All things considered, Thanksgiving has it pretty rough. It falls less than a month after Halloween, so by the time people actually get around to taking down their spooky skeletons and impossible-to-remove fake spider webs from their bushes, it’s time to put up The Great Pumpkin and a bunch of generic leaves. It precedes Christmas by roughly thirty days (depending on the year), and you can barely make it past the end of October before Christmas decorations and music bombard you at every single store you enter. And sadly, it’s generally overshadowed by the biggest consumer event in North America in Black Friday, many stores even opening early Thursday evening to let eager shoppers get their debt on. Factor in your uncle using the day as an excuse to go on drunken political diatribes, and you’ve got a holiday that really gets the short end of the stick.
But for fatty boom-booms like me, Thanksgiving has the ultimate advantage over every other holiday - the dinner. I cut my gluttonous teeth on Thanksgiving day, hopping from one family or friend’s celebration to another, until I couldn’t move at the end of the day. I hit an all-time high at five dinners spread throughout the joyous day, and to this day I have to wait until everyone else has gotten a plate to make mine when celebrating with my wife’s family - a twelve-year-old tradition that I will proudly continue this year. This boy can eat.
Much like mounds of food are filling to happy Thanksgivers, videogames are the sloppily-thrown together plate on which gamers gorge themselves. What better way to celebrate the oft-overlooked season than by combining the two things I love most in food and games? I present to you my perfect Thanksgaming dinner. Bon appetit!
Stuffing, in its basic form, is pretty simple. You take some breading, mix it with some broths and various spices, and voila you’re done. There’s obviously much more going on behind the scenes, but at it’s either as simple or as complicated as you want it to be. And is there really any game that better personifies this concept than Skyrim? Skyrim hits pretty basic fantasy tropes - dragons, a kingdom divided, skeletons with swords - and presents itself in a more or less straightforward manner. You can do the main questline and beat the game in 10 hours, or you can do what I usually do and go nuts, trying to tie up every loose end in the sidequests (which once complete, invariably give way to at least two new ones). You can be a basic knight who goes around whacking things with swords and occasionally shouting at a dragon, or you can create the perfect stealthy Khajiit who not only downs his foes with powerful magic, but is also capable of crafting deadly poisons that simultaneously injure foes and heals allies. It’s a game with an incredibly simple premise, but one you can really squeeze some mileage out of if you really want to get creative.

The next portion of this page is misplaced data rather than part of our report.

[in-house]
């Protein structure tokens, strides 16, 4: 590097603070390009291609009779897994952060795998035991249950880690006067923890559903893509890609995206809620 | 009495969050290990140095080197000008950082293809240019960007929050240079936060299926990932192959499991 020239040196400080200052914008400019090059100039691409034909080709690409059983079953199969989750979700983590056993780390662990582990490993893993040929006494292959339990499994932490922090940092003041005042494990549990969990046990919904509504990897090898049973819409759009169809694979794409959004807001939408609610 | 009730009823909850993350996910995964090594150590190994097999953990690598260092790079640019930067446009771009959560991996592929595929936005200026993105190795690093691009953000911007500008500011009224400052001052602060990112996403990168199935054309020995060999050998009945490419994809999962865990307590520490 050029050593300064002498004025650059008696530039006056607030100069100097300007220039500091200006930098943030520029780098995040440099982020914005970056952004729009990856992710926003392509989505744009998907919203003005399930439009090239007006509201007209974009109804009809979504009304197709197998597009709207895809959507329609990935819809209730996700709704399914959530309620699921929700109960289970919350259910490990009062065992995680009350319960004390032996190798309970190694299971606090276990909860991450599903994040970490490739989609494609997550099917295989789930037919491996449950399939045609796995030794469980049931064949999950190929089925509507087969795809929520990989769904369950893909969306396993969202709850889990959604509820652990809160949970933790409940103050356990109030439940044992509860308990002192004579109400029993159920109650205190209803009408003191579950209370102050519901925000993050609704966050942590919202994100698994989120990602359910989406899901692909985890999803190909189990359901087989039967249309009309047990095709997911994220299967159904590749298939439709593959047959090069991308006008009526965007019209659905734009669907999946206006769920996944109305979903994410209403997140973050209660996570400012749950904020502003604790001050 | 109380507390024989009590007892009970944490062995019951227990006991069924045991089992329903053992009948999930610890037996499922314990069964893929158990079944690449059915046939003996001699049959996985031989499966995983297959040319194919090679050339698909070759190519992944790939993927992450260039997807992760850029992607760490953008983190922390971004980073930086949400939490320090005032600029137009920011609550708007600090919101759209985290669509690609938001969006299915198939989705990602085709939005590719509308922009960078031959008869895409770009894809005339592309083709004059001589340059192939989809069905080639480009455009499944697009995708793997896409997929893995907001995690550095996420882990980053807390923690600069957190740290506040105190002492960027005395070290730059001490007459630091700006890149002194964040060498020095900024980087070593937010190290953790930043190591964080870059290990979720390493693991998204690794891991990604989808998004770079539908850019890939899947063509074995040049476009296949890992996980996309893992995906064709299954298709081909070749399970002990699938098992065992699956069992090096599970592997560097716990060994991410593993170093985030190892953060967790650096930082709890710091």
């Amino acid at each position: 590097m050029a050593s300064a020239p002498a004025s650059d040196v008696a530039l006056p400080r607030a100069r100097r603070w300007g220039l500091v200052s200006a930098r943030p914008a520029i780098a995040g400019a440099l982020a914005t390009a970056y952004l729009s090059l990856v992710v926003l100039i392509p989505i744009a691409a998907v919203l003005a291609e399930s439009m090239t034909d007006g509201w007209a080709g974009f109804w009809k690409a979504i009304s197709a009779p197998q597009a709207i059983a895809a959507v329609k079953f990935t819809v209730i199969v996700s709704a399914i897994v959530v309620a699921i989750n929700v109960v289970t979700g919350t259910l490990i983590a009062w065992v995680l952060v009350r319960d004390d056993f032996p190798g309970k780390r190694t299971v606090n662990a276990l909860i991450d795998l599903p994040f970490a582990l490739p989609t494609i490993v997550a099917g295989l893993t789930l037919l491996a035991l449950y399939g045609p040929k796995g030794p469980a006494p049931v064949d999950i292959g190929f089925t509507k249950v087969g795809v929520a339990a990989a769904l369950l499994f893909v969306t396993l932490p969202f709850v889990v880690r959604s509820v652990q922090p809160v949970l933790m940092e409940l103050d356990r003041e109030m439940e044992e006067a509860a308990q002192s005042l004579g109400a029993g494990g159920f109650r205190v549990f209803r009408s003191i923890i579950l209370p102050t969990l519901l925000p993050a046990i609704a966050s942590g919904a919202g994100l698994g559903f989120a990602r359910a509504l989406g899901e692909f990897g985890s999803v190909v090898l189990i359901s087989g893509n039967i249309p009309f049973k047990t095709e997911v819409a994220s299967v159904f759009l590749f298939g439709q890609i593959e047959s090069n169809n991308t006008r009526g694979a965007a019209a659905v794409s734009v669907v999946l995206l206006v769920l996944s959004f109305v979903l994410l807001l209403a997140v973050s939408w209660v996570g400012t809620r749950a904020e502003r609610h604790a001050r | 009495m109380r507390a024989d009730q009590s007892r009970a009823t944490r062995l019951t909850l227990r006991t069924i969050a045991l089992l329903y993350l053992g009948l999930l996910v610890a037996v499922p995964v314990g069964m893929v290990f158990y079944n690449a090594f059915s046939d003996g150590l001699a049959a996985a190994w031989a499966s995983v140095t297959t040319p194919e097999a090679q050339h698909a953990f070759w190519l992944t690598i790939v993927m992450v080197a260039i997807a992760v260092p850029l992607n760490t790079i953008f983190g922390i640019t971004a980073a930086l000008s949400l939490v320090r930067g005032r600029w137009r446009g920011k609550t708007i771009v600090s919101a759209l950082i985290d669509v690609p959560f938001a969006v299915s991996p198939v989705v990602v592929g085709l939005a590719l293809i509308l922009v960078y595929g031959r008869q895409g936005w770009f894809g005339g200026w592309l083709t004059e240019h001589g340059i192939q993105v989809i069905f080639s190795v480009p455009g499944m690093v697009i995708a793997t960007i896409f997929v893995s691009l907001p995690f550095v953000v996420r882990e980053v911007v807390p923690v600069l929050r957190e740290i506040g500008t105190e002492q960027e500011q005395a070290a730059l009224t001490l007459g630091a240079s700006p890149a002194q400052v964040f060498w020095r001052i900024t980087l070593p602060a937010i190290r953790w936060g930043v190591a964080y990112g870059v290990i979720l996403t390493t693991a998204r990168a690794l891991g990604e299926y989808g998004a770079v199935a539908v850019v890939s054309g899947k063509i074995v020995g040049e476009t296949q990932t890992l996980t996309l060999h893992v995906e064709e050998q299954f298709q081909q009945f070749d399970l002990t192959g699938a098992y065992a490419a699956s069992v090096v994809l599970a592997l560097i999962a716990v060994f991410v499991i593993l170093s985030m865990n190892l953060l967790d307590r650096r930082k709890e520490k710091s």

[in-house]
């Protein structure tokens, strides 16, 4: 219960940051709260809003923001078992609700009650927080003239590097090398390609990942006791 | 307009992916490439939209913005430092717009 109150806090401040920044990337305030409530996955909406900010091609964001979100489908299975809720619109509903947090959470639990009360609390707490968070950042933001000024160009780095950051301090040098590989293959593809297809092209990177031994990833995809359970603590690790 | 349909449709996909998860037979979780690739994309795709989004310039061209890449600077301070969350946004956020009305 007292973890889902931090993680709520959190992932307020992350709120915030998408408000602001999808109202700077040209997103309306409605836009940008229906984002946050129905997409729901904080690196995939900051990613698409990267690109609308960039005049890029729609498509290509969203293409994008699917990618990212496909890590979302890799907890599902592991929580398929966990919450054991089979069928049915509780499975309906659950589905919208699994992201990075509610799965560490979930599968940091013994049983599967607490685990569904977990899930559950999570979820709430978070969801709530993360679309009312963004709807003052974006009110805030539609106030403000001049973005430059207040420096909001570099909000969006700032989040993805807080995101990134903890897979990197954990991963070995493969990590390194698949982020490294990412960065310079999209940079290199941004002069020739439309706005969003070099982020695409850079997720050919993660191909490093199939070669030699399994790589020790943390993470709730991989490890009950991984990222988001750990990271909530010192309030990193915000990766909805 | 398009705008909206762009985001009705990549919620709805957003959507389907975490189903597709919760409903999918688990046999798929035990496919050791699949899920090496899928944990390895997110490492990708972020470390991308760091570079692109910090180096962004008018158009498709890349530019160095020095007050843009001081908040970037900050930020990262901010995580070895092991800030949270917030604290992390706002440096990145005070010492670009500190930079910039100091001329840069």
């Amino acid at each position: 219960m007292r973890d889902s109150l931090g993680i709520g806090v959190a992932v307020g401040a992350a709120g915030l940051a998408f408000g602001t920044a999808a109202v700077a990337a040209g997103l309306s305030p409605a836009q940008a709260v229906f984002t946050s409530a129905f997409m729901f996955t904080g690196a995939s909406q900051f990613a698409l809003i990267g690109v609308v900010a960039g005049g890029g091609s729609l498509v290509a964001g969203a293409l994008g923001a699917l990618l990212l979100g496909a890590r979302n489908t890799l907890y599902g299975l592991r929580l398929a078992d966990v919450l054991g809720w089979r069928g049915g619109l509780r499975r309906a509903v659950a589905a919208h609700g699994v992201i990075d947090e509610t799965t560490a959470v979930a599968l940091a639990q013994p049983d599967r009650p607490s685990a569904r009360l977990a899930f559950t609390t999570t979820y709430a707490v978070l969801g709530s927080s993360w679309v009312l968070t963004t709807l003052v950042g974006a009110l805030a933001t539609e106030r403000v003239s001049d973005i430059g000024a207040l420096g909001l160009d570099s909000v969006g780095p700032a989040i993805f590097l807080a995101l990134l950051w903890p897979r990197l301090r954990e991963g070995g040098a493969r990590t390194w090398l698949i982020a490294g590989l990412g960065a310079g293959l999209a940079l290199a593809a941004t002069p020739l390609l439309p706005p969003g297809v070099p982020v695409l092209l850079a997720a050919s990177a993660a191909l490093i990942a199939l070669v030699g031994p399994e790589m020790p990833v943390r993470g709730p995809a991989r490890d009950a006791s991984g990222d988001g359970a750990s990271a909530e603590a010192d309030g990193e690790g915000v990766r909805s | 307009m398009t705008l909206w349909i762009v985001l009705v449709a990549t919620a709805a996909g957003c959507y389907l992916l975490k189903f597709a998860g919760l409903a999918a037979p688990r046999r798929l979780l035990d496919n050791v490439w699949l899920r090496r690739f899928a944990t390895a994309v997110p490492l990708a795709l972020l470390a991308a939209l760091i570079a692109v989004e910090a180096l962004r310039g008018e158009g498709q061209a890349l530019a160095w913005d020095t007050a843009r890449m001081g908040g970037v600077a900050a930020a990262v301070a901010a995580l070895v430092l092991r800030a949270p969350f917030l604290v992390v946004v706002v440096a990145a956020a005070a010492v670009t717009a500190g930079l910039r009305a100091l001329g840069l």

Mac and Cheese
Mac and cheese is something of a staple in the Tacos Thanksgiving tradition. This is typically the first thing to be plated, and the first side to deplete. It’s delicious and creamy and you keep coming back for more of it - just like Rock Band. Since it’s inception way back when in 2007, I’ve kept coming back to the series with each iteration, never able to get my fill. And though you inevitably deplete your list of go-to songs, leaving yourself only with the dregs of the setlist (I’m lookin’ at you, “Flirtin’ With Disaster”), you keep piling it on year after year, ever-hungry for more. Even after you’re full, you’ve always got just a little bit more room for Rock Band.
Is there a soul out there that doesn’t eat mashed potatoes? I mean, really - mashed potatoes go with every single dish. Mashed potatoes also take on many different flavors, making it one of the most versatile side dishes on the buffet. In much the same way, the Mario series takes on several different tastes, pairing itself well with many different main genres. Mario can run around by himself saving the Mushroom Kingdom in the main entries, pair up with friends in the New series, drive around in karts, play board games, he excels in at least four different sports, and now he even runs on mobile phones. The dude is seriously everywhere. And is there really anyone on Earth who doesn’t like Mario?
Green Bean Casserole
Green bean casserole is a dish of many textures, each eliciting its own mood. The crunchy bits added by the onion straws give it a substantial quality that makes it feel like you’re really onto something solid; the mushy bits from the barely-cooked beans themselves in the cream of mushroom soup give it a lackluster experience, leaving the eater wondering if they’re really consuming anything at all. It’s a real rollercoaster of emotions that leaves you confused at the end - an experience almost perfectly mimicked by Batman: Arkham Knight. When the game respects the user and commits itself to delivering actual content to the player, it’s a crunchy explosion of flavor and satisfaction; when the game makes you track down eight-hundred thousand goddamn Riddler trophies just to see the true ending, you’re left wondering if you’re playing a game at all. The game and the dish both take users on a ride that goes from wholly rewarding to shallow filler, all in between bites. Player beware!